Music review: Swiss sounds come to Oxford

by
04 May 2018

Roderic Dunnett hears Paul Giger’s music in St John the Evangelist, Iffley Road

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The dreaming spires of Oxford

The dreaming spires of Oxford

THE rapid emergence of St John the Evangelist, Iffley Road, in Oxford, as a highly versatile venue for classical music has been one of the most satisfying developments in the city’s blossoming musical scene.

Vocal and choral, not least sacred choral, repertoire figures prominently in its programme. It has offered a home to the Oxford Bach Choir; the expert consort Commotio (including, in June, a celebration of women composers); the ensemble Choros, in Bach’s St John Passion; and the Thame Chamber Choir. It is equally noted for international instrumental recitals, and sometimes hosts several events in one week.

The latest concert was devoted entirely to a series of sacred works by the Swiss violinist and composer Paul Giger (born 1952). Giger, as all his works heard here revealed, is a violinist of extraordinary depth and insight; there is a profundity in his playing, and in his compositions — a philosophy, in fact — which is endlessly probing, questing, and exploring. His music poses questions as much as it makes statements. His use of harmonics, double-stopping, portamento, alluring semitones, elusive quarter tones, and reflective rubato all reveal an artist of both delicacy and intensity.

The effect is indeed mesmerising: haunting and enchantingly expressive, a characteristic of all the vocal and choral works sung here. Both this and the final work, O Ignis, drawing on an antiphon of Hildegard of Bingen, seemed, to my taste, perhaps excessively drawn out. At times, one wanted to cry out, “More!” and, at others, “Less!”

The audience, regrettably, received no texts or translations. Thus, when David James, the magnificent countertenor formerly of the Hilliard Ensemble, sang two highly intense solos, the subtle interplay of the attentive harpsichordist (Marie-Louise Dähler), violin, and stunning percussion (a wealth of gongs, suspended cymbals, and tiny bells) rather stole from the solo, whose exquisite German was not intelligible. What resulted was a kind of beautifully intoned vocalise rather than an enticing text.

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Other movements, featuring the splendidly rehearsed vOx Chamber Choir, an Oxford ensemble capably and assuredly directed by David Crown, worked wonders. In Media Vita in Morte Sumus, Giger leads us on a journey, from the mesmerising and atmospheric — sometimes suggesting an Indian rag — to some dramatic outbursts, not least of some superb high sopranos. The piece unfolds like a beguiling narrative: we were drawn in, and gripped.

O Ignis, employing all the forces available, may not quite yield the “supernova of musical activity” which Giger suggests, but includes subtly enlarging string intervals, then captivating violin slides abetted by nudging high bells, which urge the chorus on. There was some first-rate singing. The choir men produced a beautifully modulated pianissimo, and then the upper voices made the running, buoyed up by alluring and increasingly passionate descanting by violin, entrancing parallellings between soprano and alto, and a notably impressive, pleading soprano solo, which rose amid the chorus to underwrite the work’s increasingly awesome feel.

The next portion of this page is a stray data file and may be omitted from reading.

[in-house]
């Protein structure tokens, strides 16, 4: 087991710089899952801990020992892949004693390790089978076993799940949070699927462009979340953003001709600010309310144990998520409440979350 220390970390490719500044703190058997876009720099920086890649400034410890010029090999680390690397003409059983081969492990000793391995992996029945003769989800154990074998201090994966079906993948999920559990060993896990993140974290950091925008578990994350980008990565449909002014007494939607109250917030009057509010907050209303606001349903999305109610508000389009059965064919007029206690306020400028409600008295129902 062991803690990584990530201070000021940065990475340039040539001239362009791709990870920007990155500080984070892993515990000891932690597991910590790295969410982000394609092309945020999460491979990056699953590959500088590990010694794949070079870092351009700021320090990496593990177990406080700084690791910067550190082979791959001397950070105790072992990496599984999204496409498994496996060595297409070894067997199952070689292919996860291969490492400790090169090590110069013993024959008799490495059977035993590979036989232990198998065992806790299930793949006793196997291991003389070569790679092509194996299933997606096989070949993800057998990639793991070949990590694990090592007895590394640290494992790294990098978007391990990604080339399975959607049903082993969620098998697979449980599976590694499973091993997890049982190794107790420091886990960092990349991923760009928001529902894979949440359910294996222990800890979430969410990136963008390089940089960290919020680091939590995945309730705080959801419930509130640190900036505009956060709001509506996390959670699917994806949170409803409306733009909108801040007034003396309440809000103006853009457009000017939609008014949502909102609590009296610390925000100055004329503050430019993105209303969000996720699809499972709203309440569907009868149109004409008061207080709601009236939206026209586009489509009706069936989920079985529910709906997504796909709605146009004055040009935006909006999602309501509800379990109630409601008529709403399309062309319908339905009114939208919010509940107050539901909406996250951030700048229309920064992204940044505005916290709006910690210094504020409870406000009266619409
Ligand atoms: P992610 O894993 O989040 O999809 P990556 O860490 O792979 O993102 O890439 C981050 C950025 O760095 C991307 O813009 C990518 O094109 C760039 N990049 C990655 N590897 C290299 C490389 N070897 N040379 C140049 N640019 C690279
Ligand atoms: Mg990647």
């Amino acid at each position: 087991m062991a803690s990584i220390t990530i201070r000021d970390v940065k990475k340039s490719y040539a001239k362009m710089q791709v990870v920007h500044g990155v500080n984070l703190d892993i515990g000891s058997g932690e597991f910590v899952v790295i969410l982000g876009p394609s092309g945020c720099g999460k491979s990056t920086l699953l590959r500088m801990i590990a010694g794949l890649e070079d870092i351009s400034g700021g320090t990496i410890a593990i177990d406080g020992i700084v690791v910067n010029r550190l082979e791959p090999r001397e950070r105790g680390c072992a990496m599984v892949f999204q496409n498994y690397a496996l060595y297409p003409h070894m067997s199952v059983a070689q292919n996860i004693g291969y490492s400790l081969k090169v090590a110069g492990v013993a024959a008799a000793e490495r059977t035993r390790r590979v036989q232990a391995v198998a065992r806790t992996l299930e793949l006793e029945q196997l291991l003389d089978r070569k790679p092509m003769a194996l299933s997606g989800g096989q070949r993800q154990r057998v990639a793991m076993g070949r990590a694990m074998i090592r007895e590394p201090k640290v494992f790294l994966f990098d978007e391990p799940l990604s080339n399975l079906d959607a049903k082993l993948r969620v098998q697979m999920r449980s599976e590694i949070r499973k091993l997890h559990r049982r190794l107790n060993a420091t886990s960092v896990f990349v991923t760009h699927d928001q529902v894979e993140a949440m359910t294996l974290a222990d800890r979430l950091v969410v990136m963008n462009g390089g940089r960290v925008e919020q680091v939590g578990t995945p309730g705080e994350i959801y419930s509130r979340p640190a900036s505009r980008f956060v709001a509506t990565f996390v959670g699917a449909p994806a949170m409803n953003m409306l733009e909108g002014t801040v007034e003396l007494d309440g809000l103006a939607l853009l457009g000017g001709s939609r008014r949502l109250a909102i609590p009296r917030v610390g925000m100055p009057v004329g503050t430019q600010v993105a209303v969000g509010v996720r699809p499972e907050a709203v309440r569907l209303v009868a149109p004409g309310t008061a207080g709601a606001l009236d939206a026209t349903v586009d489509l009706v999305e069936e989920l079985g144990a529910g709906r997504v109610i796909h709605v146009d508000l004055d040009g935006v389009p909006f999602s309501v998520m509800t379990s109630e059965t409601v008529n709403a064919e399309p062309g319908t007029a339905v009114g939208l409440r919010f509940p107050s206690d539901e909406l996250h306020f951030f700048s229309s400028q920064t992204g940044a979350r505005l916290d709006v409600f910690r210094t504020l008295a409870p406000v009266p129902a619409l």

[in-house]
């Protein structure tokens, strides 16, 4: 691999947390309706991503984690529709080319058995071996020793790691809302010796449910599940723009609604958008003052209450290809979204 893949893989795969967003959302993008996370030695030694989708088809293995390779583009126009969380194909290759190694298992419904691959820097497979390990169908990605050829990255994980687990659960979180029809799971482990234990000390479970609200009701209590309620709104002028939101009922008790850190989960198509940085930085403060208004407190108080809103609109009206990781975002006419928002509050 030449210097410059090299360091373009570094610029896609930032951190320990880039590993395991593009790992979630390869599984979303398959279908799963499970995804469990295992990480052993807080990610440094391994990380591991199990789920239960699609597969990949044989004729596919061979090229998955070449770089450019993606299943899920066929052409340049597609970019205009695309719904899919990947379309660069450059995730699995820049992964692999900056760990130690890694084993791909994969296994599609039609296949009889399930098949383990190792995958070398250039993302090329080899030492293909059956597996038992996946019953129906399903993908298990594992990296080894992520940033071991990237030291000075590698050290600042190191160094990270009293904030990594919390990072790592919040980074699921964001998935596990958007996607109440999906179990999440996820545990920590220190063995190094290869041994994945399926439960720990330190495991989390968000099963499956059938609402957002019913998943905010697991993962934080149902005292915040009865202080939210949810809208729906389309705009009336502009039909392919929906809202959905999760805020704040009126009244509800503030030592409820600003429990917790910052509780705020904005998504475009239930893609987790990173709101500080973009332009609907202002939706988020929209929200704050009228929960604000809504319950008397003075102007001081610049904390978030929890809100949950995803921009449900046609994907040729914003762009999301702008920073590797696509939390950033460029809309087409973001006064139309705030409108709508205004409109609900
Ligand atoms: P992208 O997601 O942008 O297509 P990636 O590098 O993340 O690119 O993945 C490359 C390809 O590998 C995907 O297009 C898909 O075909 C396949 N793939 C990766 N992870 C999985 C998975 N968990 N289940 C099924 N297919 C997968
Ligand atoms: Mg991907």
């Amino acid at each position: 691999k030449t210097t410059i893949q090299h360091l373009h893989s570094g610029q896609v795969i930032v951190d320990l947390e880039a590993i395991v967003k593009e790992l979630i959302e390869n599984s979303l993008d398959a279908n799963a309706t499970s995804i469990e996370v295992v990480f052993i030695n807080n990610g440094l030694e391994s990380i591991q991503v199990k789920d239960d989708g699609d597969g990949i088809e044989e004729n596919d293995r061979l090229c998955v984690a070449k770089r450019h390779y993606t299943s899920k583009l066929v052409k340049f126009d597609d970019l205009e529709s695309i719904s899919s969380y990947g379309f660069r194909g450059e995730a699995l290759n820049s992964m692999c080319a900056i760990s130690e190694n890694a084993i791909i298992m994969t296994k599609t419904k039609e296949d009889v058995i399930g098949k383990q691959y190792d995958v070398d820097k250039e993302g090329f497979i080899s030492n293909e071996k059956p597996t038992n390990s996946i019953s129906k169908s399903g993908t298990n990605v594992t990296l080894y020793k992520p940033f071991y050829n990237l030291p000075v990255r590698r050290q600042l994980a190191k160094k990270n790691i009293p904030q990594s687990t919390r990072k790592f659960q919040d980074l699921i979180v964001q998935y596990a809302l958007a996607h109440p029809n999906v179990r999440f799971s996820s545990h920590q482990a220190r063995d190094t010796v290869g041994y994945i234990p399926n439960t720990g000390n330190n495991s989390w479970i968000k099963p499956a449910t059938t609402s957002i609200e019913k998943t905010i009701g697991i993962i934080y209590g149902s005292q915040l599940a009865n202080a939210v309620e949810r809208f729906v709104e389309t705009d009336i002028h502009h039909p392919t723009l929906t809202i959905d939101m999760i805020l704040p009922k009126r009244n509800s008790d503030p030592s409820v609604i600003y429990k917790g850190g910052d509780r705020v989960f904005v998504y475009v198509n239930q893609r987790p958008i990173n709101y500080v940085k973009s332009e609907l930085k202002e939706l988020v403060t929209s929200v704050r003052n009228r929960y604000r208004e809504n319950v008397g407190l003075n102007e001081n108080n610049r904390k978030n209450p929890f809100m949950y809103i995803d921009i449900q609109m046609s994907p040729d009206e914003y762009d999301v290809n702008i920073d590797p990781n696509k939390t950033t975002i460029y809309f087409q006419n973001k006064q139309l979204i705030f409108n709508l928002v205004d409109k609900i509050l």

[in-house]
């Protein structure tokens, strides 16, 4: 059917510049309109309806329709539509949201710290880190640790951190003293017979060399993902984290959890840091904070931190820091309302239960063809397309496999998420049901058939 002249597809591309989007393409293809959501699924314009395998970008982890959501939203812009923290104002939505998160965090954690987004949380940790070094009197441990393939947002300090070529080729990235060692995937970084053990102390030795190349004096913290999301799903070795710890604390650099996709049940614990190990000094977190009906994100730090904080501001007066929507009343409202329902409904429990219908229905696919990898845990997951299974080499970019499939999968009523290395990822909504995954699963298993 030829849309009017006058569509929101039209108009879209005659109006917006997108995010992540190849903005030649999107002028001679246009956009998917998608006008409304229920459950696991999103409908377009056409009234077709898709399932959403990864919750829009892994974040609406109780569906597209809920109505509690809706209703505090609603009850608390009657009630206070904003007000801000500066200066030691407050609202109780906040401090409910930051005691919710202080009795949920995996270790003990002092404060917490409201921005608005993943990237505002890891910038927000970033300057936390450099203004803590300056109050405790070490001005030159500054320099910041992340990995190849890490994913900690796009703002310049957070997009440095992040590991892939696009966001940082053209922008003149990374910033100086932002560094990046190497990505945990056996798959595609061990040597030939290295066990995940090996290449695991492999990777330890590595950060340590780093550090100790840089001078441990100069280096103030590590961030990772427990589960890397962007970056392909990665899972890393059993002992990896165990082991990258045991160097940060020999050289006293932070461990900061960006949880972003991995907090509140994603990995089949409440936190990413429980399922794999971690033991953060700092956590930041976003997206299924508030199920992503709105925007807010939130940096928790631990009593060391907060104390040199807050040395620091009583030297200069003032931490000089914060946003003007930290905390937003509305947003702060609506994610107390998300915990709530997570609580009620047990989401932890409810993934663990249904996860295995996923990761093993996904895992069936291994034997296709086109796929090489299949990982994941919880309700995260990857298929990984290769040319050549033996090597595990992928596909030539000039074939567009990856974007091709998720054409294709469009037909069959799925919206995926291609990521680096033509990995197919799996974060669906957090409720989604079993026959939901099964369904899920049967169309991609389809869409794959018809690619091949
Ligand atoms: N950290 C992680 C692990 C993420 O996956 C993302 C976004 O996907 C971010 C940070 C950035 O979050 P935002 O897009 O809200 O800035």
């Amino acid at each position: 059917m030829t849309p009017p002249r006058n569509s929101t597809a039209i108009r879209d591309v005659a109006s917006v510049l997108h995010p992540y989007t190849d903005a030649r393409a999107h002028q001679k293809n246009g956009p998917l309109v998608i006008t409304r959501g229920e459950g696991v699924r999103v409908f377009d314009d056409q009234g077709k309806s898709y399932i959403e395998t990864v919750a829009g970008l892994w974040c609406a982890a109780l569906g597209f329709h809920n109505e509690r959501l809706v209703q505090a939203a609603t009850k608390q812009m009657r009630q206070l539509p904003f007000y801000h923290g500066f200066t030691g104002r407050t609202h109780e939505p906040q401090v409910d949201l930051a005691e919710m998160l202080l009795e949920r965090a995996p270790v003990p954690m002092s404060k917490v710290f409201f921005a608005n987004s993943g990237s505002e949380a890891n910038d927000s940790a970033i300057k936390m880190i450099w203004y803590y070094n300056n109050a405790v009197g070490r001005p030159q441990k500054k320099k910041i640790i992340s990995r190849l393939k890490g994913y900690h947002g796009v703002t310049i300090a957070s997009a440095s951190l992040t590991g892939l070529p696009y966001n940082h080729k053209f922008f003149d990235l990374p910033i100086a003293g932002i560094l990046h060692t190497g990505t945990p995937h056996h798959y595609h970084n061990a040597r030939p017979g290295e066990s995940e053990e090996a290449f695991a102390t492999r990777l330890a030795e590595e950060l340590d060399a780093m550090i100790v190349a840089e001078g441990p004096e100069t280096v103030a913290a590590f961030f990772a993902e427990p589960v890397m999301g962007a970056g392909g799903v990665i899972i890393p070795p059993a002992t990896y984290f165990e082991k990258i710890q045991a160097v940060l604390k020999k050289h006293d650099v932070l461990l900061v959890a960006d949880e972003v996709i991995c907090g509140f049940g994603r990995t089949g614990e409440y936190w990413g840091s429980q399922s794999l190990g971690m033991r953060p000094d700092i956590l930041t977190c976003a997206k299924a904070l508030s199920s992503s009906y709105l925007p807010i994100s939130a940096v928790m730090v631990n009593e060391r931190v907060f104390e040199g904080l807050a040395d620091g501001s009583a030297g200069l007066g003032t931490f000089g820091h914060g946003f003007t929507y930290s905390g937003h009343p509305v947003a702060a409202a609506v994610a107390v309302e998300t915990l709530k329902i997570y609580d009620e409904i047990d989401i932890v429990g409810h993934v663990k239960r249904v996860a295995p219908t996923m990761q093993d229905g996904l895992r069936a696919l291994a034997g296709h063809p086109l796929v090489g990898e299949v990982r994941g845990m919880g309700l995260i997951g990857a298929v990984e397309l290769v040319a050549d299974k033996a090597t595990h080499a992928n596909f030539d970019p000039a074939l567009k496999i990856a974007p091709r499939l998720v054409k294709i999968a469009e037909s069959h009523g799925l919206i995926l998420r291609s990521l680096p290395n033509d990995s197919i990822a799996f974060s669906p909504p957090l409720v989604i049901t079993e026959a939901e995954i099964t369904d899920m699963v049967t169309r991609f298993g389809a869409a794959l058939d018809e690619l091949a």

Here and there, the violin rasps to unnerving effect. Elsewhere, it adds an uplifting sensation, like birdsong. The text of the choral hymn is from Hildegard’s “O ignis Spiritus paracliti”, which grows to the forceful “custodi eos qui carcerati sunt ab inimico et solve ligatos quos divina vis salvare vult” (“Guard those who are imprisoned. . .”). To include all ten stanzas may have seemed desirable, even essential, but the consequent repetitions proved a mite ponderous; but vOx’s declamation, impressively committed and sensitive, could not be faulted.

It was, in fact, the central piece for the violin and choir, Tropus, a delightfully tuneful, folksy dance, with the violin mimicking itself low down, then an octave higher, which fired the imagination. The choir proceeded from the west end of the church. Prominent here was a moving plainchant, dating from just before the first millennium and stemming from the Swiss monastery of St Gallen. The violin and harpsichord indulge in exhilarating interplay; while the extreme pianissimo with which the violin rounds off seems to be a characteristic of Giger’s writing. (This is most evident in the first piece, where he holds the dying note till it becomes nothing.)

The hero of this unusual recital was undoubtedly the outstandingly skilled Swiss percussionist, Pudi Lehmann. With a vast array of variously sized gongs, the buk (traditional Korean drum), the hang (an original Swiss instrument), the frame drum, the hugely affecting “conch” horn, plus a clutch of charmingly delicate, lovingly played Tibetan bowls, all lightly patted, forcibly struck, or nursed by different (sometimes muffled) sticks, Lehmann produced an extraordinary wealth of haunting sounds and pitches.

Such was his mastery — and astonishing memory for fine detail — that he never overbore instruments or voices, but conjured up miraculous contrasts, sometimes whispering, often soothing, and intermittently angry and explosive. It was a virtuosity that matched even that of the violin; and Giger’s writing for these extremely mysterious instruments yielded rich and sonorous results in performance.

Paul Giger will perform his solo work Chartres as part of an ongoing festival at Chartres Cathedral on 11 October. https://paul-giger.ch

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